In addition to acknowledging the importance of dealing with the delayed entry, to model how the injury risk depends on change in training load, time-to-event models allow the possibility of censoring participants as it is likely in prospective studies that some study participants leave the study during follow-up for various reasons. If the researchers do not take into account censoring, they assume that all participants in the study complete follow-up. This is also a very speculative assumption.
Taking into account varying training data and censoring is possible in time-to-event modelling, and it is possible to include time-varying exposures. These strengths make time-to-event modelling vastly more sophisticated than, for example, logistic regression analysis in which the analysis is limited to the inclusion of time-fixed variables and is unable to use delayed entry. In addition, the censoring of participants in logistic regression requires either adjustment for length of follow-up, which leads to biased estimates, or additional statistical programming because the codes to run the analyses are not included in most readily available software. Consequently, time-to-event modelling should be considered as a preferred analytical strategy in sports injury research when examining the association between changes in training load and injury occurrence—at least when the outcome is dichotomised or categorised.
Key point 2: In contrast to logistic regression and Χ2 test, time-to-event modelling allows the researcher to take into account censoring and compare injury risk across time-varying exposures by using delayed entry functions.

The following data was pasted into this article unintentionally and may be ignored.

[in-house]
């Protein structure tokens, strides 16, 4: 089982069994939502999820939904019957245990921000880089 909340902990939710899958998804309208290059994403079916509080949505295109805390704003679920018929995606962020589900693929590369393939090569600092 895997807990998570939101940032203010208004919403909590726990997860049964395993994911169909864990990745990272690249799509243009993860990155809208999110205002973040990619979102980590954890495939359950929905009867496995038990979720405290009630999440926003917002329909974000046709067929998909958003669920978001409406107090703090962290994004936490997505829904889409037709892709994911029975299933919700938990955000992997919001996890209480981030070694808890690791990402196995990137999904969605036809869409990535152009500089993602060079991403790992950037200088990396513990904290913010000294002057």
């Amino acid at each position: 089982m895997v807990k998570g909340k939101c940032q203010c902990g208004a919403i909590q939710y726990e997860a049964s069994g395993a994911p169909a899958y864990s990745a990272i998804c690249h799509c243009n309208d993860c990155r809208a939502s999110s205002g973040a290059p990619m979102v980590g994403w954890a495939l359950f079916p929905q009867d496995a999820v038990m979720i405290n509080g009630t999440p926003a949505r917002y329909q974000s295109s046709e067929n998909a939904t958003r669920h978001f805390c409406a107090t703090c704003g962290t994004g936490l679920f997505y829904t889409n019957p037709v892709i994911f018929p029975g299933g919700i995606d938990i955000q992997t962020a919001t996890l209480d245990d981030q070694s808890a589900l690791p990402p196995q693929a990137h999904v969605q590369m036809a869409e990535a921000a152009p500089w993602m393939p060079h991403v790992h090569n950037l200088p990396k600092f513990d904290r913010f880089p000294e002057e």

It is important to recognise that alternative methods to handle time-varying exposures exist. Other modelling strategies (eg, generalised estimating equations, random effects models or multilevel regression approaches31) can be used as they, like time to event, take into account the repeated measures by clustering observations over time within individuals. Consequently, generalised estimating equations, random effects models and/or multilevel regression approaches also provide researchers with opportunities to analyse data based on repeated measurements and with within-subject correlation. In those analyses, the outcome can be categorical or quantitative/continuous. A description of these methods can be found elsewhere, for example, in Smith and Walls31 study. To the best of our knowledge, readily available software does not allow researchers to deal as easy with the concept of exposure variables, like changes in training load, which changes status over time when using generalised estimating equations, random effects models and/or multilevel regression approaches. Therefore, time-to-event models are a more feasible approach for most sports injury researchers.
Time-varying exposures question 3: how to include changes in training load in a time-to-event analysis?
When the researcher has chosen to include changes in training load as a time-varying exposure variable and use time to event as analytical approach, there several practical options remain: